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A Pleasant Peasant's Dish: Asida

posted on: May 4, 2022

By: Menal Elmaliki / Arab America Contributing Writer

Asida/ Aseed Dish

Asida or Aseeda comes from the Arabic root, عصد (asad), which means to ‘twist it’. Aseed is made by kneading the dough in a pot over high heat. It requires extra arm strength and muscle to be able to twist the Asida into the perfect consistency and shape. When making aseed one must also be quick, one small mistake and the aseed will become a hardened glob. “It is a high energy, high carbohydrate dish, with the base ingredients being flour, water, and salt.”

Yemeni Aseed source: Menal Elmaliki

Asida is different in each country, taking on many forms and variations. The commonality is its foundation, a dish made of flour and water, and traditionally eaten with two fingers. Depending on the region, Asida is also shaped differently. A dish of peasant origins, it was an essential meal to the Bedouin tribes. This simple dish, with very few ingredients mirrored the nomadic lifestyle of Bedouins, which allowed them to survive from the harsh climates of the desert.

Historically, Asida dates to the Bedouin tribes of North Africa, c. 1465–1550. The recipe was reported in the 10-century cookbook Kitab al-Ṭabīḫ written by Ibn Sayyar al Warraq. Warraq, originally from Bagdad, had compiled a cookbook containing over 600 recipes. French scholar and historian Maxime Rodinson, claims that aseed dates back to pre-Islamic Bedouin tribes. 

Clifford Wright

Another historian by the name of Clifford Wright(Mediterranean food historian), describes his earliest account of asida making in the Magrebi region,

“cAṣīda was known in the Rif, the mountainous region along the Mediterranean coast of Morocco, during the thirteenth and fourteenth centuries, where flour made from lightly grilled barley was used. The famous Arab explorer Ḥasan al-Wazan, who was known as Leo Africanus (c. 1465-1550) in the West, who journeyed into Africa, gives a recipe: Boil water in a large pot, add the barley flour, stirring with a stick. Pour the gruel into a plate and in the center make a small s hallow where one puts the argan seed oil.

Aseed is not only made in Yemen but parts of eastern Africa, countries across the red sea, such as Sudan, Libya, and Tunisia, Algeria, and Ethiopia. Aseed is made differently in each region; some is savory while others are sweet.

In Libya, this breakfast dish is called Aseeda. It is more of a sweet concoction, rather than a savory one, and it is made with either honey and butter/ ghee, or olive oil and date molasses. In the west of Libya, Aseeda is shaped like a dome yet in the east will vary in form. It takes the shape of a dome; however, has a hole in the middle, quintessentially, a volcano mold.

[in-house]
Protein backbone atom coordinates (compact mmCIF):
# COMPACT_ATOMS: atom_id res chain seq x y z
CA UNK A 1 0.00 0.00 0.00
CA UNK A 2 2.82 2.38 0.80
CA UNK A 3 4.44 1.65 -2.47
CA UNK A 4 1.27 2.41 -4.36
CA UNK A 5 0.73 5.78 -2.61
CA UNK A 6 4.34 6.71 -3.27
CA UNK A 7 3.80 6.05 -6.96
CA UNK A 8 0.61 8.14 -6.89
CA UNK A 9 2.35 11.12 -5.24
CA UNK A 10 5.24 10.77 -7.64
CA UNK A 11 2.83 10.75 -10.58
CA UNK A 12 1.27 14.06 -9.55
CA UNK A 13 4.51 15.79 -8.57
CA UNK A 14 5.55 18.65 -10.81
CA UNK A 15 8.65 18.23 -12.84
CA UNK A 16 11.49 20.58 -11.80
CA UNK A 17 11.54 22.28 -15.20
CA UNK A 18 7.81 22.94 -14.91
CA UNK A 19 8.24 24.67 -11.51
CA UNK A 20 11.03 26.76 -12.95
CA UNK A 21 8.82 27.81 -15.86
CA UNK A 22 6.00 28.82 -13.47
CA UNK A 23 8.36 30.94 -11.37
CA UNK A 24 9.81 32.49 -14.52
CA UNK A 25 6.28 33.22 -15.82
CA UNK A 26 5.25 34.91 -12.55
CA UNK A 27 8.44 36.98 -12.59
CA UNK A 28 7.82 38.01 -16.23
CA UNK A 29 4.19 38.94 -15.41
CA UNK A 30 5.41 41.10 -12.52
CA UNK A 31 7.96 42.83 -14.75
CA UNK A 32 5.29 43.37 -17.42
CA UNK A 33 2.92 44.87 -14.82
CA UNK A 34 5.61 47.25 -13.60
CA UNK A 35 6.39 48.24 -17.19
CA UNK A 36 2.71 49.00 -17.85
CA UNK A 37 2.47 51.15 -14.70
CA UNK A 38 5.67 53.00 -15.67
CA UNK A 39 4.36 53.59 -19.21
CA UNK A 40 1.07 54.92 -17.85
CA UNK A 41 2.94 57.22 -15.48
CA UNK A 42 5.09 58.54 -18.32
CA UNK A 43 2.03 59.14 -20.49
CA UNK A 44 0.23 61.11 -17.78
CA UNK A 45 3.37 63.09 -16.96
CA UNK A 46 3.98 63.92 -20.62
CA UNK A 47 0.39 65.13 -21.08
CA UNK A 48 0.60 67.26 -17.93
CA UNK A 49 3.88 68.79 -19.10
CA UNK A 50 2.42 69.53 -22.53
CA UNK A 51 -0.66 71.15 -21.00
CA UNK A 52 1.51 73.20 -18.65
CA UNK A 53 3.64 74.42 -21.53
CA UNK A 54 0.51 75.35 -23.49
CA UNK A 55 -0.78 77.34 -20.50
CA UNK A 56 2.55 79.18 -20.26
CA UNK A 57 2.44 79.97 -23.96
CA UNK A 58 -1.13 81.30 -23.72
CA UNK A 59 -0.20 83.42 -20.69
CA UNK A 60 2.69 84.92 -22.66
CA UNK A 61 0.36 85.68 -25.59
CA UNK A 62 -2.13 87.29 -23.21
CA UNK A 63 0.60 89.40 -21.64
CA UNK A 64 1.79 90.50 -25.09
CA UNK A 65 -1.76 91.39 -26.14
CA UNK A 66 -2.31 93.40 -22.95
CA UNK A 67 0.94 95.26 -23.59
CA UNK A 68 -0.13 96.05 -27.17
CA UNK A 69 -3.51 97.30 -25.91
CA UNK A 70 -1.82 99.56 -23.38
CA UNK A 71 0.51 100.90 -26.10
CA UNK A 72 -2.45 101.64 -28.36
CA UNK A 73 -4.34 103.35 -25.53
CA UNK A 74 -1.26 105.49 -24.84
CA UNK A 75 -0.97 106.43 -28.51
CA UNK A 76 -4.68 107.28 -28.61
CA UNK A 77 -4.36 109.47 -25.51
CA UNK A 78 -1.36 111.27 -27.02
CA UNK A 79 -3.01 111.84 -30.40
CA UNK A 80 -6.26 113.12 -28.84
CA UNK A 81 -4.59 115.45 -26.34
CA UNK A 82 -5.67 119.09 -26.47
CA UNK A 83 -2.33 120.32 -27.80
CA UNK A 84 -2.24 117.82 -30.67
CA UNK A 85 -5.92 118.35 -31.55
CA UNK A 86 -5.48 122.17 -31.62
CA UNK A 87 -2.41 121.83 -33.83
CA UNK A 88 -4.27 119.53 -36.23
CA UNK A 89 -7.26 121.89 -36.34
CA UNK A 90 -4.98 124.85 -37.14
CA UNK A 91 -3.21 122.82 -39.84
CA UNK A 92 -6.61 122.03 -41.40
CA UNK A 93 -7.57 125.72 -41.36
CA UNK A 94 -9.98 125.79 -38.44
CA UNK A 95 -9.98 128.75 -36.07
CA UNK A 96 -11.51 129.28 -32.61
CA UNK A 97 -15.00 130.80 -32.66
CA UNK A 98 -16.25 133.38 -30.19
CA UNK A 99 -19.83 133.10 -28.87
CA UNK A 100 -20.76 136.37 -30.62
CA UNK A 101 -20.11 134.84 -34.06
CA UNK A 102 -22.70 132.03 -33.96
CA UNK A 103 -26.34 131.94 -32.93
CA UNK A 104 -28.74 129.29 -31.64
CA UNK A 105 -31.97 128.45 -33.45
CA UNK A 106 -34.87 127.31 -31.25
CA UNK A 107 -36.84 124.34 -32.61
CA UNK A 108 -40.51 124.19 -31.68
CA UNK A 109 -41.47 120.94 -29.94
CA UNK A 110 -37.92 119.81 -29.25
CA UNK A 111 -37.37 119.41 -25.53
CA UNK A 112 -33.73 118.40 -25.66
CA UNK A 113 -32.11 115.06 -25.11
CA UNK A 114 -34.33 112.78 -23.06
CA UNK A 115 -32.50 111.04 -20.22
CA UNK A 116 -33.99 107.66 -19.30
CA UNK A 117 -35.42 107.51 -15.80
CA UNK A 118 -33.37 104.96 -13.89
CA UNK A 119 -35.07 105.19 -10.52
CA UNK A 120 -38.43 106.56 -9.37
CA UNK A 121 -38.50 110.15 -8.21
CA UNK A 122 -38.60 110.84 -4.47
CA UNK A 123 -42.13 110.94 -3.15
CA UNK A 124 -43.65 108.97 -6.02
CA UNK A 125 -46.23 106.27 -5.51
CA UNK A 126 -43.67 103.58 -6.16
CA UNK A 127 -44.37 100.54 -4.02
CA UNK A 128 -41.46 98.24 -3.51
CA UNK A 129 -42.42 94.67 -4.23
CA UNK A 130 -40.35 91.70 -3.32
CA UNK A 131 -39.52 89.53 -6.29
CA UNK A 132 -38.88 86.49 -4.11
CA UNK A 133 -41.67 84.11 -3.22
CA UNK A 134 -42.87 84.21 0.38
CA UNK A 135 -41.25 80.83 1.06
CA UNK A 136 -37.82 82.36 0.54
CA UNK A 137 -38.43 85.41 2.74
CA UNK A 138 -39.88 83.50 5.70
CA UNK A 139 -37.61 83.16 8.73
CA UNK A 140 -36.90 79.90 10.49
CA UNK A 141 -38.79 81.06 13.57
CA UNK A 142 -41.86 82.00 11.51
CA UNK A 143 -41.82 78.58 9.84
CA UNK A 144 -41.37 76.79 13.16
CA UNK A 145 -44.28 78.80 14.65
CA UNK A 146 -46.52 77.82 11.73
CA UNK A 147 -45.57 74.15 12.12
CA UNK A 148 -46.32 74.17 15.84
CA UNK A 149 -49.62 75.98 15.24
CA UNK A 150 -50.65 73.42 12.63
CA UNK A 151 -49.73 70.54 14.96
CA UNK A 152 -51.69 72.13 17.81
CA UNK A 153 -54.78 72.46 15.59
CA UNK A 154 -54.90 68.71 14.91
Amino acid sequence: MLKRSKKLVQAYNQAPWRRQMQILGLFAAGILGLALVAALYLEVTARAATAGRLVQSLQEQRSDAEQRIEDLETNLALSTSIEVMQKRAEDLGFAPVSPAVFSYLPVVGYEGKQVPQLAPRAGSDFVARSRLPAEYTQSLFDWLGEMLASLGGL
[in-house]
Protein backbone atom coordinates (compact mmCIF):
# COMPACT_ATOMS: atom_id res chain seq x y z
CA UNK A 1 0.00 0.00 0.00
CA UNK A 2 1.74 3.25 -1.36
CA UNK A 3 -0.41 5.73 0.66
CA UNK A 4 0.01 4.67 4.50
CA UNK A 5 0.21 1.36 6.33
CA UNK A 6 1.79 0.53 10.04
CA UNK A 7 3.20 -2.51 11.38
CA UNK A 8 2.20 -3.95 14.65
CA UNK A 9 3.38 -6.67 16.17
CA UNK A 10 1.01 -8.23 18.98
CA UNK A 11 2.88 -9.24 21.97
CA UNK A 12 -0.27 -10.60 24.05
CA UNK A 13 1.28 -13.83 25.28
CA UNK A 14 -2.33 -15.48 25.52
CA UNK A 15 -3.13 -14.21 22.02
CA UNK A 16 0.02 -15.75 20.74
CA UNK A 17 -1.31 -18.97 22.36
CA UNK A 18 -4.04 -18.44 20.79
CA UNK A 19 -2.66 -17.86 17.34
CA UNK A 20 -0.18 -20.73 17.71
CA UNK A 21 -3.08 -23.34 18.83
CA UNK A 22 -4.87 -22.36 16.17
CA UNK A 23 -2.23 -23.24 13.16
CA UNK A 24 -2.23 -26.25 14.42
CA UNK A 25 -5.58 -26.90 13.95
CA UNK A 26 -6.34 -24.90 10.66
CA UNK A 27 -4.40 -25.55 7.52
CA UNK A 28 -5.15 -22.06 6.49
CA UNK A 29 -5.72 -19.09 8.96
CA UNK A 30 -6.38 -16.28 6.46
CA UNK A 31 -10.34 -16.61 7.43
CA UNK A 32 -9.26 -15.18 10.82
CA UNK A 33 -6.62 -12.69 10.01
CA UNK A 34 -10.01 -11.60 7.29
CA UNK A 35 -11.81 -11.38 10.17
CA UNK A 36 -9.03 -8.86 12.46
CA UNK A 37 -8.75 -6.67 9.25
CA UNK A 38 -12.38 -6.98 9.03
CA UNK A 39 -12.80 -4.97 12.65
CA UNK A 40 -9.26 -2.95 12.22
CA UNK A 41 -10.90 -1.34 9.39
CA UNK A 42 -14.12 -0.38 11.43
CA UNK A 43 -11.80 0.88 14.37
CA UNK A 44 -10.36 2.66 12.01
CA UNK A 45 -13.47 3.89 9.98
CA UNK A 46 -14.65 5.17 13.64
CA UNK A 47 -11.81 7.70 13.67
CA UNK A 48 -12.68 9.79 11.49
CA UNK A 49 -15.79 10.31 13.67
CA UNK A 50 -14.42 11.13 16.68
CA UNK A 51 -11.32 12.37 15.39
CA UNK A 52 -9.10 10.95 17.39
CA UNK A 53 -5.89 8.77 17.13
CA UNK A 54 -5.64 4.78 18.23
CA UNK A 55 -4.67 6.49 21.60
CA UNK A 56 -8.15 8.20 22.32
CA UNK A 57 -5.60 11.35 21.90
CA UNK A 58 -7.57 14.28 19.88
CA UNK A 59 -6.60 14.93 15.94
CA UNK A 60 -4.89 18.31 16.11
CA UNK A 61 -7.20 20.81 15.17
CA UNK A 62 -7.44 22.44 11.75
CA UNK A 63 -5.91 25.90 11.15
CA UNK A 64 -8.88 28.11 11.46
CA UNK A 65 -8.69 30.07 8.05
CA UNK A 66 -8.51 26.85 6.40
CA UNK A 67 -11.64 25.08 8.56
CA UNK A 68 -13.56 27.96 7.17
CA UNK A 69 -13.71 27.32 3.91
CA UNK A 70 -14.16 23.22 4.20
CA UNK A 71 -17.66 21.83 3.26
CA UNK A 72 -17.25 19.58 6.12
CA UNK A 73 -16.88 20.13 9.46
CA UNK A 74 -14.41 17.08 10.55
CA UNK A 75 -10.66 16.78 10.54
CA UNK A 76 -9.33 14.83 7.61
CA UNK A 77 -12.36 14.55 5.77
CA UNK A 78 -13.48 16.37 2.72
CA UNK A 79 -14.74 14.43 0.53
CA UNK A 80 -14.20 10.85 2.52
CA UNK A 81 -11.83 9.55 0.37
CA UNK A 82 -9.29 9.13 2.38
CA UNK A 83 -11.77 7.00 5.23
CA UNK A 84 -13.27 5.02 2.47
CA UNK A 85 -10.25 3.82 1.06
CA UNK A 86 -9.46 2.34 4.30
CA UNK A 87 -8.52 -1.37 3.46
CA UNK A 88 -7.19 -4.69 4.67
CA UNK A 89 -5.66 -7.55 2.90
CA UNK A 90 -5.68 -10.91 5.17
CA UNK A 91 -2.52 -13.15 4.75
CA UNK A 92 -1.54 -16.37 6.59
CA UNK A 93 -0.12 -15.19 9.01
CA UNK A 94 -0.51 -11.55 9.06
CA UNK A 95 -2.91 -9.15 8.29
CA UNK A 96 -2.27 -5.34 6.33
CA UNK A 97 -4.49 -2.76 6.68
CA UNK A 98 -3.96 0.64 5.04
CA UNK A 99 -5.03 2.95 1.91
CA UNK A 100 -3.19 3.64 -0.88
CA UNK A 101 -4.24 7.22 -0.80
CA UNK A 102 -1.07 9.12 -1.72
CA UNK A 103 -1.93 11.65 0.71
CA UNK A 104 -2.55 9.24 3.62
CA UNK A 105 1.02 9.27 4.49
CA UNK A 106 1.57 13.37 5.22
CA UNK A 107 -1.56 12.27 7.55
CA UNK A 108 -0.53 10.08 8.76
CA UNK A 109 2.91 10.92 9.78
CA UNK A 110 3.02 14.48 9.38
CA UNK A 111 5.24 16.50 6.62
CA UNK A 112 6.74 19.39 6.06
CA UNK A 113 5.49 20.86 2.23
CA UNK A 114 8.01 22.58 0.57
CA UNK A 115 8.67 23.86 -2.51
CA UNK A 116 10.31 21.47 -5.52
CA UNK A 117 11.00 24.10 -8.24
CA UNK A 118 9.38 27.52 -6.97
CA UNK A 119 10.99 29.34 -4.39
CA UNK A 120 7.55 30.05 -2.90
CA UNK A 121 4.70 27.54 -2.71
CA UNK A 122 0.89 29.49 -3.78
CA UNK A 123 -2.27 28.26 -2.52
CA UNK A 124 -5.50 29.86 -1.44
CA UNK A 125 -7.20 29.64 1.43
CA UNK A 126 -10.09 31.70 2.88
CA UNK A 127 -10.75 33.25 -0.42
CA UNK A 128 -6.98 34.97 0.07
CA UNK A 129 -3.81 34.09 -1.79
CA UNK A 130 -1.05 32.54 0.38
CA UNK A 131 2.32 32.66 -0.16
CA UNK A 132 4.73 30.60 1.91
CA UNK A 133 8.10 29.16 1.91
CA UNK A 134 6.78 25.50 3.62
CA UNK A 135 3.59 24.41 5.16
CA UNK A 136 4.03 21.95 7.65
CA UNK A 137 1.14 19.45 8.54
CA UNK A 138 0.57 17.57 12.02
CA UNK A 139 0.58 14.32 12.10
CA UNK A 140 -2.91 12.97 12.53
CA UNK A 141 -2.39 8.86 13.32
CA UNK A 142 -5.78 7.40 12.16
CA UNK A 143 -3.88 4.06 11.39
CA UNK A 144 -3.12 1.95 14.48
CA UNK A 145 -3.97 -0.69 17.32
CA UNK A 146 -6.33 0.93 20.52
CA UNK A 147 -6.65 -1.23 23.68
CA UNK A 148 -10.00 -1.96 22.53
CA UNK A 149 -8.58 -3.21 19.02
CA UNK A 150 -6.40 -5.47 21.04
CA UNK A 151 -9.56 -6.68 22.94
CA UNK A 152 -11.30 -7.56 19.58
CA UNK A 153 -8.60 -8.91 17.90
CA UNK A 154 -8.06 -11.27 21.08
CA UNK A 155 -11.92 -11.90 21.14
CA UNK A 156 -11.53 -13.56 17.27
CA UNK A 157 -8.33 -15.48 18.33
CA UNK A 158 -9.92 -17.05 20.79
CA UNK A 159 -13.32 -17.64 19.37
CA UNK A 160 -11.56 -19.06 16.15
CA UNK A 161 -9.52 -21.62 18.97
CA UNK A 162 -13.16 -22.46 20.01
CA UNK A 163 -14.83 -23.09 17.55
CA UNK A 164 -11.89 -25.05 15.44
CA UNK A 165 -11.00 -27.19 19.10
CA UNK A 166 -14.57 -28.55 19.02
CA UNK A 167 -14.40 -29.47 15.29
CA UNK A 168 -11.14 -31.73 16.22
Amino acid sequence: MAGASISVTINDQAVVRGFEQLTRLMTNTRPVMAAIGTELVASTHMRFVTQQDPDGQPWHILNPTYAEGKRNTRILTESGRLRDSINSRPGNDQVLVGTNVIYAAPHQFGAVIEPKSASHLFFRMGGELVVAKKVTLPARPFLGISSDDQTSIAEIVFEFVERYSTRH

It is a customary tradition that Aseeda is made on special occasions like for example Eid, or the birthday of the Prophet (SAW). It is a dish that brings the entire family together in celebration.

It is a dish meant to be shared and eaten by many. The shape and taste of Aseed depends on which region you’re from. In some parts of Yemen, Aseed can either be sweet or savory. Unlike North Africa and Eastern African countries, in Yemen, Asida is called Aseed and it is not eaten for breakfast, but rather for lunch and dinner and also for dessert.

The most interesting aspect of Aseed is the shape it is molded into. After water and flour are mixed in a pot it is molded to either look like a volcano or a tiny hill, and it is then topped with the maraq (soup that can be lamb or chicken). It is usually served with a meat broth or soul and embellished with hilba, which is a fennel seed condiment, and sahawiq, which is a spicy Yemeni salsa which can be either reddish or greenish. 


Similar to Libya, Asida is usually eaten during religious ceremonies such as child naming ceremonies and is recommended to women who are in labor. In some households, Aseeda is eaten every Sunday morning for breakfast. The sweet Asida is made with honey and butter, while the savory one is served with potato and an onion sauce. It can also be served/ spiced with harissa, which is Tunisia’s famous chili pepper paste, a staple in Tunisian cooking/ cuisine.


Like Yemen, Asida is eaten savory and like Ethiopia it has a more porridge like consistency. It is usually made of corn flour, yogurt, and dried meat. This dish is especially popular during the month of Ramadan for its nutritional value. It is a super food, containing the calcium, protein, and vitamins needed after a day of fasting.

In Sudan, there are two variations of the Asida, Telqiya and Niaimiya. Telqiya is the traditional way of Asida and is made of dried meat, whereas Niaimiya is a more modern version of Asida that is a blend of dried onions, minced beef, sauce, herbs and red pepper paste.

In Southern South Sudan, Aseeda takes on a different look, a more sweeter look. It’s consistency is less like porridge and more like a dumpling. It is made with essentially the same ingredients, but it is topped with salt, melted butter or ghee, and honey.


In Ethiopia, Aseed is referred to as Genfo or Marca. It is a simple barley or wheat porridge that is eaten for breakfast. It is usually eaten for breakfast and is made with ghee, and filled with a mixture of niter kibbeh or oil, and berbere, which is an Ethiopian spice. Ethiopia has another version that is served with yogurt or milk with a dash of cardamon which is sometimes added to bring about a special kick/ or to dress up the dish.

A version of genfo is also eaten in Eritrea and Ghana; however, it is called fufu.

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